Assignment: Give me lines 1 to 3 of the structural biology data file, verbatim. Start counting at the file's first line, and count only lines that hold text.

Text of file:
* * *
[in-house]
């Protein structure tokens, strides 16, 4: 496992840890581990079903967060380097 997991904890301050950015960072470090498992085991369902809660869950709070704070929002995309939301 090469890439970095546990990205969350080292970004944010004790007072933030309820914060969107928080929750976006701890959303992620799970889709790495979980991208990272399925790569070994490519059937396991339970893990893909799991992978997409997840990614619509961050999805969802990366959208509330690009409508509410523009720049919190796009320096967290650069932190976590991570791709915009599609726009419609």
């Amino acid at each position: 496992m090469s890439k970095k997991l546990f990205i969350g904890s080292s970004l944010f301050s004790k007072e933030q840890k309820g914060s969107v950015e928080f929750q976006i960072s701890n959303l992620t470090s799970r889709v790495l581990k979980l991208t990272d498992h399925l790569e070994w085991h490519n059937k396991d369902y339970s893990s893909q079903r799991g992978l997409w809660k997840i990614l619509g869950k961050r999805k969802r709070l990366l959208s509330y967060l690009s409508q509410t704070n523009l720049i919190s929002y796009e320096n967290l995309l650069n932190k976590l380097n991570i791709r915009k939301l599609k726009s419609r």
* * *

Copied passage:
[in-house]
């Protein structure tokens, strides 16, 4: 496992840890581990079903967060380097 997991904890301050950015960072470090498992085991369902809660869950709070704070929002995309939301 090469890439970095546990990205969350080292970004944010004790007072933030309820914060969107928080929750976006701890959303992620799970889709790495979980991208990272399925790569070994490519059937396991339970893990893909799991992978997409997840990614619509961050999805969802990366959208509330690009409508509410523009720049919190796009320096967290650069932190976590991570791709915009599609726009419609």
């Amino acid at each position: 496992m090469s890439k970095k997991l546990f990205i969350g904890s080292s970004l944010f301050s004790k007072e933030q840890k309820g914060s969107v950015e928080f929750q976006i960072s701890n959303l992620t470090s799970r889709v790495l581990k979980l991208t990272d498992h399925l790569e070994w085991h490519n059937k396991d369902y339970s893990s893909q079903r799991g992978l997409w809660k997840i990614l619509g869950k961050r999805k969802r709070l990366l959208s509330y967060l690009s409508q509410t704070n523009l720049i919190s929002y796009e320096n967290l995309l650069n932190k976590l380097n991570i791709r915009k939301l599609k726009s419609r």